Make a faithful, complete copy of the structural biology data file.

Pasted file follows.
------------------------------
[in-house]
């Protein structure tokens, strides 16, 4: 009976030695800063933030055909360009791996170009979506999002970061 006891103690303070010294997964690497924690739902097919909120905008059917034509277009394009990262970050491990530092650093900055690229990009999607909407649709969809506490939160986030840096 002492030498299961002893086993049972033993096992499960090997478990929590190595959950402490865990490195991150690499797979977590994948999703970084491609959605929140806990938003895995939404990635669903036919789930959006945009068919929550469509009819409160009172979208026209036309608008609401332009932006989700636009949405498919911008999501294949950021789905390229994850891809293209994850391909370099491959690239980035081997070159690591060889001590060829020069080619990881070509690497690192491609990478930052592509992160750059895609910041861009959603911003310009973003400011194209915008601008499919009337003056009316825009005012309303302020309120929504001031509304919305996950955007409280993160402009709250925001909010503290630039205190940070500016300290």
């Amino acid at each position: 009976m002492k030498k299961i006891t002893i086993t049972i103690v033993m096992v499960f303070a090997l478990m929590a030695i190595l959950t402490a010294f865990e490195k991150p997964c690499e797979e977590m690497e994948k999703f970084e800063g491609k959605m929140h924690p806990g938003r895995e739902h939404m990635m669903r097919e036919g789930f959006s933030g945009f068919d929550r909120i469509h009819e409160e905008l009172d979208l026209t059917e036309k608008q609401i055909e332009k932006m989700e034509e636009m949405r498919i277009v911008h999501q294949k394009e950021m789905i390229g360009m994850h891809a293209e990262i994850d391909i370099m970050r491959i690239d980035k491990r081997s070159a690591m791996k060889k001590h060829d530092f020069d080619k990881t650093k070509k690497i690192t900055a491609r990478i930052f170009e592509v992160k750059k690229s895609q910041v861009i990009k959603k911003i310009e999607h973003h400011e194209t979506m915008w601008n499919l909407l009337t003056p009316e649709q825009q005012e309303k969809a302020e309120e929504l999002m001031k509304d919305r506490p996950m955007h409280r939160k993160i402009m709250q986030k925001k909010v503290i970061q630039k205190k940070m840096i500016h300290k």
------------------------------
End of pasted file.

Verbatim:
[in-house]
């Protein structure tokens, strides 16, 4: 009976030695800063933030055909360009791996170009979506999002970061 006891103690303070010294997964690497924690739902097919909120905008059917034509277009394009990262970050491990530092650093900055690229990009999607909407649709969809506490939160986030840096 002492030498299961002893086993049972033993096992499960090997478990929590190595959950402490865990490195991150690499797979977590994948999703970084491609959605929140806990938003895995939404990635669903036919789930959006945009068919929550469509009819409160009172979208026209036309608008609401332009932006989700636009949405498919911008999501294949950021789905390229994850891809293209994850391909370099491959690239980035081997070159690591060889001590060829020069080619990881070509690497690192491609990478930052592509992160750059895609910041861009959603911003310009973003400011194209915008601008499919009337003056009316825009005012309303302020309120929504001031509304919305996950955007409280993160402009709250925001909010503290630039205190940070500016300290």
């Amino acid at each position: 009976m002492k030498k299961i006891t002893i086993t049972i103690v033993m096992v499960f303070a090997l478990m929590a030695i190595l959950t402490a010294f865990e490195k991150p997964c690499e797979e977590m690497e994948k999703f970084e800063g491609k959605m929140h924690p806990g938003r895995e739902h939404m990635m669903r097919e036919g789930f959006s933030g945009f068919d929550r909120i469509h009819e409160e905008l009172d979208l026209t059917e036309k608008q609401i055909e332009k932006m989700e034509e636009m949405r498919i277009v911008h999501q294949k394009e950021m789905i390229g360009m994850h891809a293209e990262i994850d391909i370099m970050r491959i690239d980035k491990r081997s070159a690591m791996k060889k001590h060829d530092f020069d080619k990881t650093k070509k690497i690192t900055a491609r990478i930052f170009e592509v992160k750059k690229s895609q910041v861009i990009k959603k911003i310009e999607h973003h400011e194209t979506m915008w601008n499919l909407l009337t003056p009316e649709q825009q005012e309303k969809a302020e309120e929504l999002m001031k509304d919305r506490p996950m955007h409280r939160k993160i402009m709250q986030k925001k909010v503290i970061q630039k205190k940070m840096i500016h300290k």